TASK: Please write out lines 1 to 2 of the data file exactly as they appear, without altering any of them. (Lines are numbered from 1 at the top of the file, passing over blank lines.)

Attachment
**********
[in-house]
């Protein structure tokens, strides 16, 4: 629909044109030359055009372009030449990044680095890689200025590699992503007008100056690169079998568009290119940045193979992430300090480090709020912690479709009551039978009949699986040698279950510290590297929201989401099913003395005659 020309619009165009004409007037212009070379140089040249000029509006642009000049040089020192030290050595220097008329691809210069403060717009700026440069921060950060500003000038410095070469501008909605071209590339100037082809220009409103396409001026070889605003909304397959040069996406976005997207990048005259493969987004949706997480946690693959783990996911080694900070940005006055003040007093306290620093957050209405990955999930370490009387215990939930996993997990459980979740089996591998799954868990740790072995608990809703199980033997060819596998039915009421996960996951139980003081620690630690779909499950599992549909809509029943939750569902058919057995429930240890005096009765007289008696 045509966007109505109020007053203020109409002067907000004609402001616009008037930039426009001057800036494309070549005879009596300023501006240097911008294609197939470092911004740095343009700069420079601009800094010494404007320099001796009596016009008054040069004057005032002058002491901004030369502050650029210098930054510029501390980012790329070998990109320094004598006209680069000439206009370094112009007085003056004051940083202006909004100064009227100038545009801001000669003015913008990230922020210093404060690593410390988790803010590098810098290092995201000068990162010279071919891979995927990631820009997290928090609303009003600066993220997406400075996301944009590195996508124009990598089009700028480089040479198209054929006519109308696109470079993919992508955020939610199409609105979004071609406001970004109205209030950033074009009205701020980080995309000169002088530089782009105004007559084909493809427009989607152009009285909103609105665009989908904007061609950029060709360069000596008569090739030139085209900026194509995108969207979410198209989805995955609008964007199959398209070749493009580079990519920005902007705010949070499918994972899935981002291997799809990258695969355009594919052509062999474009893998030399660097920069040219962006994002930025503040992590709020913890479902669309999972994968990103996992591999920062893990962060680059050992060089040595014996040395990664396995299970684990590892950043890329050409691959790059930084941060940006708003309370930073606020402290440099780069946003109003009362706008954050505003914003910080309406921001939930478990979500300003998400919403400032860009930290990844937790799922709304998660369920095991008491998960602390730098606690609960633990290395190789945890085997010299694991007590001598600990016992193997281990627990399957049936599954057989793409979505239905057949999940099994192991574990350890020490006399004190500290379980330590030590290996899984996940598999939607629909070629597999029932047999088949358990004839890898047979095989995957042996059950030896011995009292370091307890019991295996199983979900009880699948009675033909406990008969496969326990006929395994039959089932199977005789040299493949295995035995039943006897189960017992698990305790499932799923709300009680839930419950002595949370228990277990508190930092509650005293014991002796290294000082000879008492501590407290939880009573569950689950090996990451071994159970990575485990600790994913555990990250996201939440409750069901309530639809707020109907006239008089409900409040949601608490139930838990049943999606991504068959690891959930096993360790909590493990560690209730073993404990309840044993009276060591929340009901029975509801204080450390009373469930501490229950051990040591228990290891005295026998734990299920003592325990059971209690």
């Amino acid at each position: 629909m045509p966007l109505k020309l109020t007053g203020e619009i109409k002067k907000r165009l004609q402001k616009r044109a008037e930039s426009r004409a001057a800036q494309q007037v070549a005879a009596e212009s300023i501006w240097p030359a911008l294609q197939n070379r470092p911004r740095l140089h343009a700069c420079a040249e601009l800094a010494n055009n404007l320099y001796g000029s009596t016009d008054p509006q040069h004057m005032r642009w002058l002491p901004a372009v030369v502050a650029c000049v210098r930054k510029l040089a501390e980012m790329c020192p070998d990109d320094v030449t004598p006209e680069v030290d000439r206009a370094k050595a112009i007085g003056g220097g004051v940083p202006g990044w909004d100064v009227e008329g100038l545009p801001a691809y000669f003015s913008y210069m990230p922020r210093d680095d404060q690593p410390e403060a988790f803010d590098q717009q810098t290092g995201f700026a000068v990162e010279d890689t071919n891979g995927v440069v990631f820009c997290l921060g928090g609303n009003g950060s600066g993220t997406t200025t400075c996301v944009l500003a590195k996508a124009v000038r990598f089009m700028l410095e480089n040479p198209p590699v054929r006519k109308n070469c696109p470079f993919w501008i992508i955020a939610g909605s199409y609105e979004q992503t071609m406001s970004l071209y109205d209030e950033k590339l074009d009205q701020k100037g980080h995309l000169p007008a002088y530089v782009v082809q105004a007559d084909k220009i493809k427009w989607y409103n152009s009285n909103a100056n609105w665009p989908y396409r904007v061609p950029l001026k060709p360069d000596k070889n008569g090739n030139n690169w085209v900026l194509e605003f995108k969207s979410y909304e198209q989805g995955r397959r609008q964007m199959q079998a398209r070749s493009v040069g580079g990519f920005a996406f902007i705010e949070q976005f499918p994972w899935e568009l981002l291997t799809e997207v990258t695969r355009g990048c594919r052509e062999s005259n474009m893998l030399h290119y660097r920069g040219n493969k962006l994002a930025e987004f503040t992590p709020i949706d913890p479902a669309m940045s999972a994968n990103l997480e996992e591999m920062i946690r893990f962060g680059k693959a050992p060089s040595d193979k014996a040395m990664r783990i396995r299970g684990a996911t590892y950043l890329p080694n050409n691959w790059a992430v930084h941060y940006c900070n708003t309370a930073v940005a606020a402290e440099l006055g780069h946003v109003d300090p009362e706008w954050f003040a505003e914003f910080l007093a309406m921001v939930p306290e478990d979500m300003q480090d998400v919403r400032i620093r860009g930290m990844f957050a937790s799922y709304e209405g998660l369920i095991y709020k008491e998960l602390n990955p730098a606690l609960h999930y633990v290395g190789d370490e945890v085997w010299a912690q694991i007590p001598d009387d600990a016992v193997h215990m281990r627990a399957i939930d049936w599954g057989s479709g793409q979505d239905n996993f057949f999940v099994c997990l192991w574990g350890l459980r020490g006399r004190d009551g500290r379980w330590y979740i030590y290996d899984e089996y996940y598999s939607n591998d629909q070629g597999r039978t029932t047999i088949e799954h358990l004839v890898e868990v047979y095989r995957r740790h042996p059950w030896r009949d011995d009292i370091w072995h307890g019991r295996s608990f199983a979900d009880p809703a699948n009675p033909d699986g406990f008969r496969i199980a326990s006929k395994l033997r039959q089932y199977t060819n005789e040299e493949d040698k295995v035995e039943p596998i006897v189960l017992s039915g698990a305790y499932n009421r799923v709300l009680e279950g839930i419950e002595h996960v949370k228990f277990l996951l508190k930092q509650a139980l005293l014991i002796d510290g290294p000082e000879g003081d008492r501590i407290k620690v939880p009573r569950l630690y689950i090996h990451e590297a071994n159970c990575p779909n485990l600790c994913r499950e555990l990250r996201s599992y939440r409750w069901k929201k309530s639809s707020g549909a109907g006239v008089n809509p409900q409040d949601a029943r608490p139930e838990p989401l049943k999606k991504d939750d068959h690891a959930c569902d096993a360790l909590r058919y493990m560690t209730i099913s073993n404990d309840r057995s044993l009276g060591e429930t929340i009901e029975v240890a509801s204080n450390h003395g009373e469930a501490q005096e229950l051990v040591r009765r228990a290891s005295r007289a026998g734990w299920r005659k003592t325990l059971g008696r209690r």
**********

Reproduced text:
[in-house]
């Protein structure tokens, strides 16, 4: 629909044109030359055009372009030449990044680095890689200025590699992503007008100056690169079998568009290119940045193979992430300090480090709020912690479709009551039978009949699986040698279950510290590297929201989401099913003395005659 020309619009165009004409007037212009070379140089040249000029509006642009000049040089020192030290050595220097008329691809210069403060717009700026440069921060950060500003000038410095070469501008909605071209590339100037082809220009409103396409001026070889605003909304397959040069996406976005997207990048005259493969987004949706997480946690693959783990996911080694900070940005006055003040007093306290620093957050209405990955999930370490009387215990939930996993997990459980979740089996591998799954868990740790072995608990809703199980033997060819596998039915009421996960996951139980003081620690630690779909499950599992549909809509029943939750569902058919057995429930240890005096009765007289008696 045509966007109505109020007053203020109409002067907000004609402001616009008037930039426009001057800036494309070549005879009596300023501006240097911008294609197939470092911004740095343009700069420079601009800094010494404007320099001796009596016009008054040069004057005032002058002491901004030369502050650029210098930054510029501390980012790329070998990109320094004598006209680069000439206009370094112009007085003056004051940083202006909004100064009227100038545009801001000669003015913008990230922020210093404060690593410390988790803010590098810098290092995201000068990162010279071919891979995927990631820009997290928090609303009003600066993220997406400075996301944009590195996508124009990598089009700028480089040479198209054929006519109308696109470079993919992508955020939610199409609105979004071609406001970004109205209030950033074009009205701020980080995309000169002088530089782009105004007559084909493809427009989607152009009285909103609105665009989908904007061609950029060709360069000596008569090739030139085209900026194509995108969207979410198209989805995955609008964007199959398209070749493009580079990519920005902007705010949070499918994972899935981002291997799809990258695969355009594919052509062999474009893998030399660097920069040219962006994002930025503040992590709020913890479902669309999972994968990103996992591999920062893990962060680059050992060089040595014996040395990664396995299970684990590892950043890329050409691959790059930084941060940006708003309370930073606020402290440099780069946003109003009362706008954050505003914003910080309406921001939930478990979500300003998400919403400032860009930290990844937790799922709304998660369920095991008491998960602390730098606690609960633990290395190789945890085997010299694991007590001598600990016992193997281990627990399957049936599954057989793409979505239905057949999940099994192991574990350890020490006399004190500290379980330590030590290996899984996940598999939607629909070629597999029932047999088949358990004839890898047979095989995957042996059950030896011995009292370091307890019991295996199983979900009880699948009675033909406990008969496969326990006929395994039959089932199977005789040299493949295995035995039943006897189960017992698990305790499932799923709300009680839930419950002595949370228990277990508190930092509650005293014991002796290294000082000879008492501590407290939880009573569950689950090996990451071994159970990575485990600790994913555990990250996201939440409750069901309530639809707020109907006239008089409900409040949601608490139930838990049943999606991504068959690891959930096993360790909590493990560690209730073993404990309840044993009276060591929340009901029975509801204080450390009373469930501490229950051990040591228990290891005295026998734990299920003592325990059971209690």